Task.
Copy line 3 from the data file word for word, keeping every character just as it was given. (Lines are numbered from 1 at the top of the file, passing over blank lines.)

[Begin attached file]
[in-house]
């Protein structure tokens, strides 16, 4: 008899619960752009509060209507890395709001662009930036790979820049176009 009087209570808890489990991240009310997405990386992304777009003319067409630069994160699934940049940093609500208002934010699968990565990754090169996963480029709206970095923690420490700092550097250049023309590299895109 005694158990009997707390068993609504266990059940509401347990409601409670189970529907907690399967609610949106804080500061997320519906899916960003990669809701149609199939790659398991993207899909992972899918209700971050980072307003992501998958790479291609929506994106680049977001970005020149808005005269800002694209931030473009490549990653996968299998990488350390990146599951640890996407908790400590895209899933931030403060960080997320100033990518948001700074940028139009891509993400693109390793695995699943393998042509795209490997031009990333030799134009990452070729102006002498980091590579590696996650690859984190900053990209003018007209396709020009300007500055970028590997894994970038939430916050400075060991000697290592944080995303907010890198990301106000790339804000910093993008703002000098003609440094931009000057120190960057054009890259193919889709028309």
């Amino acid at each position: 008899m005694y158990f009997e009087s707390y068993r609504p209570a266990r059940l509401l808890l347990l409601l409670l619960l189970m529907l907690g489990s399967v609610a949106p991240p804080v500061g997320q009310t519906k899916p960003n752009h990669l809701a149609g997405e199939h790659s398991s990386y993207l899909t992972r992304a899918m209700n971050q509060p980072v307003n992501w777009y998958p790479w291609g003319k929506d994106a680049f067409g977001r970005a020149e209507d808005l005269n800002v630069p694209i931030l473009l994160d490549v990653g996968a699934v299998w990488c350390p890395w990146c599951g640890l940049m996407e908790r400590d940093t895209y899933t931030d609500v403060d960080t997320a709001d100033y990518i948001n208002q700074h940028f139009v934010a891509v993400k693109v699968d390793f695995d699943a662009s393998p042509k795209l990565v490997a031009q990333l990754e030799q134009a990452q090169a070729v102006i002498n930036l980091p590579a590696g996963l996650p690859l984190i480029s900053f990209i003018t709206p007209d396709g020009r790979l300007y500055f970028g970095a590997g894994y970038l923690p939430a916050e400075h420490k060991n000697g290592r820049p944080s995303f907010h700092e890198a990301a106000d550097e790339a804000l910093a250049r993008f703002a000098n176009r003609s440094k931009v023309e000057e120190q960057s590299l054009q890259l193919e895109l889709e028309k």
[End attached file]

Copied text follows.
């Amino acid at each position: 008899m005694y158990f009997e009087s707390y068993r609504p209570a266990r059940l509401l808890l347990l409601l409670l619960l189970m529907l907690g489990s399967v609610a949106p991240p804080v500061g997320q009310t519906k899916p960003n752009h990669l809701a149609g997405e199939h790659s398991s990386y993207l899909t992972r992304a899918m209700n971050q509060p980072v307003n992501w777009y998958p790479w291609g003319k929506d994106a680049f067409g977001r970005a020149e209507d808005l005269n800002v630069p694209i931030l473009l994160d490549v990653g996968a699934v299998w990488c350390p890395w990146c599951g640890l940049m996407e908790r400590d940093t895209y899933t931030d609500v403060d960080t997320a709001d100033y990518i948001n208002q700074h940028f139009v934010a891509v993400k693109v699968d390793f695995d699943a662009s393998p042509k795209l990565v490997a031009q990333l990754e030799q134009a990452q090169a070729v102006i002498n930036l980091p590579a590696g996963l996650p690859l984190i480029s900053f990209i003018t709206p007209d396709g020009r790979l300007y500055f970028g970095a590997g894994y970038l923690p939430a916050e400075h420490k060991n000697g290592r820049p944080s995303f907010h700092e890198a990301a106000d550097e790339a804000l910093a250049r993008f703002a000098n176009r003609s440094k931009v023309e000057e120190q960057s590299l054009q890259l193919e895109l889709e028309k």